Friday, October 7, 2011
Where can I buy healthy Tomato plants on the web?
I walked into our local Supermarket and discovered these sad little stunted Grosse Lisse plants. They're fresh, no doubt. Growing vigorously, yes. But Healthy? This is supposed to be Grosse Lisse and it looks more like KY1. For those of us who handle young Tomato plants every spring Ky is a sprawly, spready variety, Grosse is a tall, quite muscular plant. Did the grower use the wrong seed? Did they get the labels wrong? Both of these can and do happen, we have to put a great deal of work into ensuring that they don't.
No I don't think that's the case. These tall growing Tomatoes have no stakes. I think these plants have been heavily, really heavily treated with Plant Growth Regulators (PGR's). Plant Hormones. There's nothing illegal in this practice. PGR's are registered for use on all sorts of fruit and vegetables. I did notice shortly after seeing these plants a TV add promoting chicken (I think) not treated with growth hormones and I know from experience that gardeners feel the same way about PGR's. But that's not why I'm growling.
Will these plants ever grow out of this treatment? Or will the novice gardener who purchases and takes them home assume they have done something wrong? You know what happens then; we have lost another gardener. Grrrrrrr! We infrequently buy young plants - "plugs" when we fall short from our own seed sowing. One draw back in doing this is the PGR treatment of the plugs that prevent the plants growing out the way we expect. If we can't get the result we want, what happens to the home gardener?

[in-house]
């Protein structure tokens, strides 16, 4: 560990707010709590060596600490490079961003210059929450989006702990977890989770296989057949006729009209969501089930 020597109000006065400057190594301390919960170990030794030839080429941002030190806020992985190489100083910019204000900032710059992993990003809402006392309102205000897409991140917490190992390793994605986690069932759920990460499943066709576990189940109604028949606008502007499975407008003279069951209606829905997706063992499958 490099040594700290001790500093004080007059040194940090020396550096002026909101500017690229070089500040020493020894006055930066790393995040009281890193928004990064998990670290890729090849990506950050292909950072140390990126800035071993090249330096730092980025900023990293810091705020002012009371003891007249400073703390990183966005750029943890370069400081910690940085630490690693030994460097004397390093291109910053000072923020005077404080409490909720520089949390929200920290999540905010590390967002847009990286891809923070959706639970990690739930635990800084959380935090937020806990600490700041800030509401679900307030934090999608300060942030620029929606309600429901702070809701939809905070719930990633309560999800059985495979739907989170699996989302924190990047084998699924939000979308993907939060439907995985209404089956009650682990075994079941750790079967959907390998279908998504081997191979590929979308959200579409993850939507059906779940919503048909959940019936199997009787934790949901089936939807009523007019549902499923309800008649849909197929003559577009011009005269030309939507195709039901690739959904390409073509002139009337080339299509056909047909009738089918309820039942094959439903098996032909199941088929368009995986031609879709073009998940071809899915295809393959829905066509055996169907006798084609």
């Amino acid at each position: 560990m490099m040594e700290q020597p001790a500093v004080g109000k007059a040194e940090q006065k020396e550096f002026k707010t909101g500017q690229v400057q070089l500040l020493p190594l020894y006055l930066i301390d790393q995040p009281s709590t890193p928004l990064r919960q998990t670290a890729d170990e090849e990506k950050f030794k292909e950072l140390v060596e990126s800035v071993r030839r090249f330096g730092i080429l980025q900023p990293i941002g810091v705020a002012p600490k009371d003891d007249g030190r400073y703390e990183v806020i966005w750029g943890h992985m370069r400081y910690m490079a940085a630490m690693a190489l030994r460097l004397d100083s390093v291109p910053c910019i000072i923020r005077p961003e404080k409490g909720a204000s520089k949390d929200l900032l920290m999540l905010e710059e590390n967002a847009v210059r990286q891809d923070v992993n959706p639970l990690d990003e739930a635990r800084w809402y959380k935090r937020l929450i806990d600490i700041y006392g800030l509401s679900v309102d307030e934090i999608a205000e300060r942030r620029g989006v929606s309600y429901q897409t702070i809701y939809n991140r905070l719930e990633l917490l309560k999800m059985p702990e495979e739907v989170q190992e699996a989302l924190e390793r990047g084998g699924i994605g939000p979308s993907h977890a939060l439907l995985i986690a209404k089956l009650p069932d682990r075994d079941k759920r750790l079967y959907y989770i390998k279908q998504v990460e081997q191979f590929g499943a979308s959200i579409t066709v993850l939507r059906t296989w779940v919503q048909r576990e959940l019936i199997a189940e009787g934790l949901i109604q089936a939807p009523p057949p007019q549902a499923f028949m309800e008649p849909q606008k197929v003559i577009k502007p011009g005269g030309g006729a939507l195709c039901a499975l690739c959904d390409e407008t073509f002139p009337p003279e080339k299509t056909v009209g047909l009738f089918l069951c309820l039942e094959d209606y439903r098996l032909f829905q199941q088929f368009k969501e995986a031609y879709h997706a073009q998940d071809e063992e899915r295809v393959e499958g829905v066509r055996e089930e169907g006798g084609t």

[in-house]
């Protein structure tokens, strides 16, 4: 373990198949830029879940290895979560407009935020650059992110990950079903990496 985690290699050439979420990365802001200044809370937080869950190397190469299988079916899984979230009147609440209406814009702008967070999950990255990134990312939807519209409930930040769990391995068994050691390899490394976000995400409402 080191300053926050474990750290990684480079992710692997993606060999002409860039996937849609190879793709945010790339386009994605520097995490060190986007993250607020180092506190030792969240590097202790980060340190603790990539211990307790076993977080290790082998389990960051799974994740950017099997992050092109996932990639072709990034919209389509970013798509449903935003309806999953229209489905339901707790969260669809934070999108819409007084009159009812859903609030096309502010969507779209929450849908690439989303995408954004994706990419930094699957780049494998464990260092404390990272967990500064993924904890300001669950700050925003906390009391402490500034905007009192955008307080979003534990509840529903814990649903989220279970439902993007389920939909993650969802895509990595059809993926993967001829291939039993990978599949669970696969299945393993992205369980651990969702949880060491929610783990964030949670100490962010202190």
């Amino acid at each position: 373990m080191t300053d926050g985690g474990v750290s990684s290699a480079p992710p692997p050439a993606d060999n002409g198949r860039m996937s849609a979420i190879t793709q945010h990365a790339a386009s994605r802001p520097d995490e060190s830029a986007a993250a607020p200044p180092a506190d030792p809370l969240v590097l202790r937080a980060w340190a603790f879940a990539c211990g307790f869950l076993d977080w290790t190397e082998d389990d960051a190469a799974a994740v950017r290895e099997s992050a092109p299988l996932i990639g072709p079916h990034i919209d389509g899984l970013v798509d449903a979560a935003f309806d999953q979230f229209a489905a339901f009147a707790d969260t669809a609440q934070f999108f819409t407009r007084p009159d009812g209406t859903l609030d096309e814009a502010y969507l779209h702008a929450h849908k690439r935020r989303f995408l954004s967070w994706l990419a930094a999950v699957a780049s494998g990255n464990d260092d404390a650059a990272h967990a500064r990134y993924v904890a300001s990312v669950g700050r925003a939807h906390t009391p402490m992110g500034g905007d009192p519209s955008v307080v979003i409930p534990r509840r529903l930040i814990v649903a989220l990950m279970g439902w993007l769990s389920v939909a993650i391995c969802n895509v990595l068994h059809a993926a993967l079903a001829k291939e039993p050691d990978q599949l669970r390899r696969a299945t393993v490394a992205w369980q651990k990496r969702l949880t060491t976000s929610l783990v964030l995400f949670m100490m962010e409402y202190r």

Why do nurseries use PGR's? Shelf life. PGR treated plants stay more compact and hold a magnificent, intense green colouring so they look great on shelves longer and in the case of the plants in the photo there is no need to stake them, a very expensive process. In the case of plugs, PGR's have the added benefit of evening up the plants size. Treatment at a very early stage is absorbed more readily by the largest, most vigorous plants allowing the smaller plants to catch up. This makes the trays look better and is valuable when transplanting robotically.
What are the alternatives to PGR's. Grow the plants longer and slower. Harden them off outdoors earlier and keep them as dry as possible, this creates a tougher, more resilient plant. Feeding appropriately also helps: not too much and definitely hold back on the sweeties (read Nitrogen and Phosphorus).
Got that off my chest, I feel much better.
Now, I promise I didn't set the two halves of this newsletter up this happened purely by chance.
Would you like to purchase healthy, fresh Tomato plants directly from the grower? (That's me) Plants guaranteed not to have been treadted with PGR's and I can assure you they have had very little treatment with chemical pesticides.
I trialled posting Tomatoes last year, they arrived safe and sound and grew away very successfully. So enthusiastic am I about this little idea we have created a special web site just for this exersize. It includes an online shopping cart, very high tech. www.tomatopost.com.au That's us! Please give it a try. We have a selection of more than 20 varieties (when they're all available) including hybrids, heirloom varieties and hertiage Tomatoes like Grosse Lisse and KY1. The plants are tough and well hardened and pulled from exactly the cell trays we use for our own production and for commercial vegie growers.
Cost? Around $1.90 each delivered to your letter box.
Please let me know what you think of our new project.